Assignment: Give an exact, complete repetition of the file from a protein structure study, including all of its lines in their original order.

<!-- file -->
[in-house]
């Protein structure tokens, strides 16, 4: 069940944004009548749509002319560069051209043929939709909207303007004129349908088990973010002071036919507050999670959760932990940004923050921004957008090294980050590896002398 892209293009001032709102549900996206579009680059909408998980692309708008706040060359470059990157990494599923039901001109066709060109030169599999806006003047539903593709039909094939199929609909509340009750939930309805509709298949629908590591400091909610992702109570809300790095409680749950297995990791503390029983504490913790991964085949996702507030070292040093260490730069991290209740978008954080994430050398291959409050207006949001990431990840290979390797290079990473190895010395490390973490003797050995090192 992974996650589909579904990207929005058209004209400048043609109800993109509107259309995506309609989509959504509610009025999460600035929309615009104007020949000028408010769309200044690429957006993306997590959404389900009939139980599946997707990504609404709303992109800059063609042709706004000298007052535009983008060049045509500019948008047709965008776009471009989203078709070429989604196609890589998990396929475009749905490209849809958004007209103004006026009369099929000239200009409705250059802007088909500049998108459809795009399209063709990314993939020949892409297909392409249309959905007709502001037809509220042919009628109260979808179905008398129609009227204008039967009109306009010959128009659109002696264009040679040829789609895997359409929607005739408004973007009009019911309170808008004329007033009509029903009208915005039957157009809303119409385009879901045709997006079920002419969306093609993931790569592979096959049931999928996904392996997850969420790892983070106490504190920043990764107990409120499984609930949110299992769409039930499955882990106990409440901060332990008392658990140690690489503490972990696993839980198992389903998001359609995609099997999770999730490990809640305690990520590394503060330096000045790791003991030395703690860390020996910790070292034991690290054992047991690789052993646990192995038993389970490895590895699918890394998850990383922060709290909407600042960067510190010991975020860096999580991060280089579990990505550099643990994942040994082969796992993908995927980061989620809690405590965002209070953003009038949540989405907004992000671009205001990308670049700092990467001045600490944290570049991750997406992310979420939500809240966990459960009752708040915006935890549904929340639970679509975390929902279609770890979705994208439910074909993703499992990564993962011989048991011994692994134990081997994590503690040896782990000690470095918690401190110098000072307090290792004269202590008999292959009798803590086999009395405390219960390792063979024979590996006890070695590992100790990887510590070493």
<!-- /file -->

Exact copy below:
[in-house]
């Protein structure tokens, strides 16, 4: 069940944004009548749509002319560069051209043929939709909207303007004129349908088990973010002071036919507050999670959760932990940004923050921004957008090294980050590896002398 892209293009001032709102549900996206579009680059909408998980692309708008706040060359470059990157990494599923039901001109066709060109030169599999806006003047539903593709039909094939199929609909509340009750939930309805509709298949629908590591400091909610992702109570809300790095409680749950297995990791503390029983504490913790991964085949996702507030070292040093260490730069991290209740978008954080994430050398291959409050207006949001990431990840290979390797290079990473190895010395490390973490003797050995090192 992974996650589909579904990207929005058209004209400048043609109800993109509107259309995506309609989509959504509610009025999460600035929309615009104007020949000028408010769309200044690429957006993306997590959404389900009939139980599946997707990504609404709303992109800059063609042709706004000298007052535009983008060049045509500019948008047709965008776009471009989203078709070429989604196609890589998990396929475009749905490209849809958004007209103004006026009369099929000239200009409705250059802007088909500049998108459809795009399209063709990314993939020949892409297909392409249309959905007709502001037809509220042919009628109260979808179905008398129609009227204008039967009109306009010959128009659109002696264009040679040829789609895997359409929607005739408004973007009009019911309170808008004329007033009509029903009208915005039957157009809303119409385009879901045709997006079920002419969306093609993931790569592979096959049931999928996904392996997850969420790892983070106490504190920043990764107990409120499984609930949110299992769409039930499955882990106990409440901060332990008392658990140690690489503490972990696993839980198992389903998001359609995609099997999770999730490990809640305690990520590394503060330096000045790791003991030395703690860390020996910790070292034991690290054992047991690789052993646990192995038993389970490895590895699918890394998850990383922060709290909407600042960067510190010991975020860096999580991060280089579990990505550099643990994942040994082969796992993908995927980061989620809690405590965002209070953003009038949540989405907004992000671009205001990308670049700092990467001045600490944290570049991750997406992310979420939500809240966990459960009752708040915006935890549904929340639970679509975390929902279609770890979705994208439910074909993703499992990564993962011989048991011994692994134990081997994590503690040896782990000690470095918690401190110098000072307090290792004269202590008999292959009798803590086999009395405390219960390792063979024979590996006890070695590992100790990887510590070493």